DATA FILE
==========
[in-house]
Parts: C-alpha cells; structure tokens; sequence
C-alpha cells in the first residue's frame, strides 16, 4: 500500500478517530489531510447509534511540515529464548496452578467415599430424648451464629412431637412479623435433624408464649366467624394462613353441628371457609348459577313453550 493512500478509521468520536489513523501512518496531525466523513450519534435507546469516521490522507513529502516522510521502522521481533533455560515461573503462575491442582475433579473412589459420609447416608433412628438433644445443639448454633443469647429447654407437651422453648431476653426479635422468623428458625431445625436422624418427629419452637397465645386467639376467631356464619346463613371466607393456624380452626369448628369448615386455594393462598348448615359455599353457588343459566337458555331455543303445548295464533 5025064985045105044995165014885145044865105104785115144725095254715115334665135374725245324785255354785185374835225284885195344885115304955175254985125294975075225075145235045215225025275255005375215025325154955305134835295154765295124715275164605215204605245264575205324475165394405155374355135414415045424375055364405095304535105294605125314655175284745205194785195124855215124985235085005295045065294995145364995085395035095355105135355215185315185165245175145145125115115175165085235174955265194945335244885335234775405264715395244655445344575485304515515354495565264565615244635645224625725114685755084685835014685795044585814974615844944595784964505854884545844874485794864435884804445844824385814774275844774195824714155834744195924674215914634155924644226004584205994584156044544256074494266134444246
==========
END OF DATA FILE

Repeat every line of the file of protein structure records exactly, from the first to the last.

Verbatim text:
[in-house]
Parts: C-alpha cells; structure tokens; sequence
C-alpha cells in the first residue's frame, strides 16, 4: 500500500478517530489531510447509534511540515529464548496452578467415599430424648451464629412431637412479623435433624408464649366467624394462613353441628371457609348459577313453550 493512500478509521468520536489513523501512518496531525466523513450519534435507546469516521490522507513529502516522510521502522521481533533455560515461573503462575491442582475433579473412589459420609447416608433412628438433644445443639448454633443469647429447654407437651422453648431476653426479635422468623428458625431445625436422624418427629419452637397465645386467639376467631356464619346463613371466607393456624380452626369448628369448615386455594393462598348448615359455599353457588343459566337458555331455543303445548295464533 5025064985045105044995165014885145044865105104785115144725095254715115334665135374725245324785255354785185374835225284885195344885115304955175254985125294975075225075145235045215225025275255005375215025325154955305134835295154765295124715275164605215204605245264575205324475165394405155374355135414415045424375055364405095304535105294605125314655175284745205194785195124855215124985235085005295045065294995145364995085395035095355105135355215185315185165245175145145125115115175165085235174955265194945335244885335234775405264715395244655445344575485304515515354495565264565615244635645224625725114685755084685835014685795044585814974615844944595784964505854884545844874485794864435884804445844824385814774275844774195824714155834744195924674215914634155924644226004584205994584156044544256074494266134444246